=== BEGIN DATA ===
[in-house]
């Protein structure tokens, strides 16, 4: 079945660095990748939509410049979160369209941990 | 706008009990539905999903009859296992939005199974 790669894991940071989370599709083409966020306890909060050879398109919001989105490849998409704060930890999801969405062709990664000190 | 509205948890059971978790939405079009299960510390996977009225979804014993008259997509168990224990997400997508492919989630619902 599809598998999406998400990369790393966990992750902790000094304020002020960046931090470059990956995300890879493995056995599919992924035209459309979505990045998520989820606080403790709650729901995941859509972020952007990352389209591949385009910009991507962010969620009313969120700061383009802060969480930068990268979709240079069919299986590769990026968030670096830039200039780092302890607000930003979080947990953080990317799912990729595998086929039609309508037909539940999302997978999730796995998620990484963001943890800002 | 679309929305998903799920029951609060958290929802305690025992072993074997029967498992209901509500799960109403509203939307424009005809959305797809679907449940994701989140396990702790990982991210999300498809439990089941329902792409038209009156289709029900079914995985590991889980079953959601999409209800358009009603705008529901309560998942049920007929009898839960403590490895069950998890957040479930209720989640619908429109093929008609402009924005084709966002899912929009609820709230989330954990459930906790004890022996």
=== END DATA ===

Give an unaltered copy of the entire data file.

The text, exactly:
[in-house]
């Protein structure tokens, strides 16, 4: 079945660095990748939509410049979160369209941990 | 706008009990539905999903009859296992939005199974 790669894991940071989370599709083409966020306890909060050879398109919001989105490849998409704060930890999801969405062709990664000190 | 509205948890059971978790939405079009299960510390996977009225979804014993008259997509168990224990997400997508492919989630619902 599809598998999406998400990369790393966990992750902790000094304020002020960046931090470059990956995300890879493995056995599919992924035209459309979505990045998520989820606080403790709650729901995941859509972020952007990352389209591949385009910009991507962010969620009313969120700061383009802060969480930068990268979709240079069919299986590769990026968030670096830039200039780092302890607000930003979080947990953080990317799912990729595998086929039609309508037909539940999302997978999730796995998620990484963001943890800002 | 679309929305998903799920029951609060958290929802305690025992072993074997029967498992209901509500799960109403509203939307424009005809959305797809679907449940994701989140396990702790990982991210999300498809439990089941329902792409038209009156289709029900079914995985590991889980079953959601999409209800358009009603705008529901309560998942049920007929009898839960403590490895069950998890957040479930209720989640619908429109093929008609402009924005084709966002899912929009609820709230989330954990459930906790004890022996």